Diabetes mellitus (MEL-ih-tus), often referred to as diabetes, is characterized by high blood glucose (sugar) levels that result from the body’s inability to produce enough insulin and/or effectively utilize the insulin. Diabetes is a serious, life-long condition and the sixth leading cause of death in the United States. Diabetes is a disorder of metabolism (the body's way of digesting food and converting it into energy). There are three forms of diabetes. Type 1 diabetes is an autoimmune disease that accounts for five- to 10-percent of all diagnosed cases of diabetes. Type 2 diabetes may account for 90- to 95-percent of all diagnosed cases. The third type of diabetes occurs in pregnancy and is referred to as gestational diabetes. Left untreated, gestational diabetes can cause health issues for pregnant women and their babies. People with diabetes can take preventive steps to control this disease and decrease the risk of further complications.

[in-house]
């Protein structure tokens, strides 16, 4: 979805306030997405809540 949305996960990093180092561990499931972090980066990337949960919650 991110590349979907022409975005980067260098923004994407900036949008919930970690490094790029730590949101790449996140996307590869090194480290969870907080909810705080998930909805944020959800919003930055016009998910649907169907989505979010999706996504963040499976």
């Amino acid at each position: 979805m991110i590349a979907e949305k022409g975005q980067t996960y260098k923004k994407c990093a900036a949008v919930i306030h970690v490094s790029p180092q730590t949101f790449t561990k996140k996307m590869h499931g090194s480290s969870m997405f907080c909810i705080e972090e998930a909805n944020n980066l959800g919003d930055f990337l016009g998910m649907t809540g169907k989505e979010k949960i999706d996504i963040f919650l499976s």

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    Figuring out why drastic changes in blood glucose levels occur takes some doing. Here are some places to start looking for answers:

    •  Timing of insulin injections: The action times (onset, peak, duration)
       are important to know when timing your insulin injections.

    •  Insulin dose: Are you sure you are measuring your dose accurately?
       Would using an insulin pen or pump help?

    •  Injection sites: Are you on a regular rotation schedule? Most insulins
       are absorbed at the most consistent rate from the abdomen.

    •  Injection depth: Do you inject your insulin at the same depth each

    •  Blood flow: Do you inject into areas where muscles are at work? Do
       you smoke? Working muscles and warm temperatures speed up
       absorption. Cool temperatures and tobacco slow down absorption.